Bluefish are another story because there is rarely any thing subtle about their approach. Along with being crazy, blues operate in a crowd and learn to be competitive with one another or starve. Cool and slow bluefish were bred out of the species a half million years ago. Another explanation for their being so hard hitting is that most of the methods in use utilize high speed offers. Trolling lures are going by at 100 mph and any chopper that is going to catch it is going to move in an aggressive way. And at least half of the force of a rod down flat in the holder, or lifting you from the seat, is that of the boat. If poppers were outlawed most of us wouldn't know what a bluefish looked like and Montauk would probably be reduced to a nudist colony. The harder and splashier they go across the top, the more attention the popper gets. Again, a fast moving lure can only be taken by a fast moving game fish and half the force of the strikes come from a rod that is moving through its next pop. Bluefish seem to enjoy the kill, but I risk an anthropomorphism saying it that way. My suspicion is based upon their penchant for shaking a live bait, which is something you can feel if you let them move off with a pogy or eel. Stupid as bluefish are, or as we all say that they are, why is it that they will cut the pieces of an eel that are between the hooks?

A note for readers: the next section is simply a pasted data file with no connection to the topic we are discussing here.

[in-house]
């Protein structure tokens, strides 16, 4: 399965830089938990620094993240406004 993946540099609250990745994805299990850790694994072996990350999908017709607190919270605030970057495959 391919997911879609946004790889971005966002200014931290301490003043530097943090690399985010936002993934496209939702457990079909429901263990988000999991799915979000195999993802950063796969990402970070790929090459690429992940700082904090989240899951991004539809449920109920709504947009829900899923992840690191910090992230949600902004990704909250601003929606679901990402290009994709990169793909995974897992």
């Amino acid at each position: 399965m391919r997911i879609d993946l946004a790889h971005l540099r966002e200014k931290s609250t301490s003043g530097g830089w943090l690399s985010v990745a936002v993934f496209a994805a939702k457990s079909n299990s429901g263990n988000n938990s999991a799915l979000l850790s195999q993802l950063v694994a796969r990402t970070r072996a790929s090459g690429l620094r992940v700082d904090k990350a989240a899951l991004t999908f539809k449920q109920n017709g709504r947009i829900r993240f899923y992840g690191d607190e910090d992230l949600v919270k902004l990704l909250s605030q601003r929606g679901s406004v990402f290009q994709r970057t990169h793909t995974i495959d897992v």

Weakfish behavior seems to cop a few pages from the books of both stripers and blues, but that may be a perception based upon a natural tendency for man to make comparisons with that which he is familiar. To generalize, then run off to something that I know more about, weaks respond to most of the methods we use for stripers and blues in the slower moving categories. Pollack seem to act like bluefish, competing in large schools; and cod show a distinct affinity to baits on the bottom. Strikes are low gear; slow and strong.
Freshwater: Anyone who ever fished a live eel in saltwater for stripers will have little trouble relating to fishing rubber worms on the bottom for largemouth bass. The method is a slow bottom crawl and hits seem to depend upon the speed. While one fish will mouth the worm so softly that you can barely detect it, another will seem to pounce upon it. Good, solid, hard pulls are less common. Popping plugs are less common. Popping plugs in the deep night are fished slowly
Gurgles, causing most hits to come in the long interlude between. Strikes come like a cinder block hitting the water. Live shiners are a classic lesson in predation. Weed height depending, most use a brightly colored float which tells the whole story. Shiners tend to panic when a bass is moving close by, pulling on the float in jerks because it is too heavy for the baitfish to tow. The angler is warned of impending action because the shiner is screaming for help in this way. When the float goes under that's a sure sign (almost sure) that the bass has taken the bait. After an initial run, the line will stop moving and this is the time when the bass is turning the bait around to swallow it in such a way that gill covers and fins will fold. Most fishermen set the hook on the second move-off.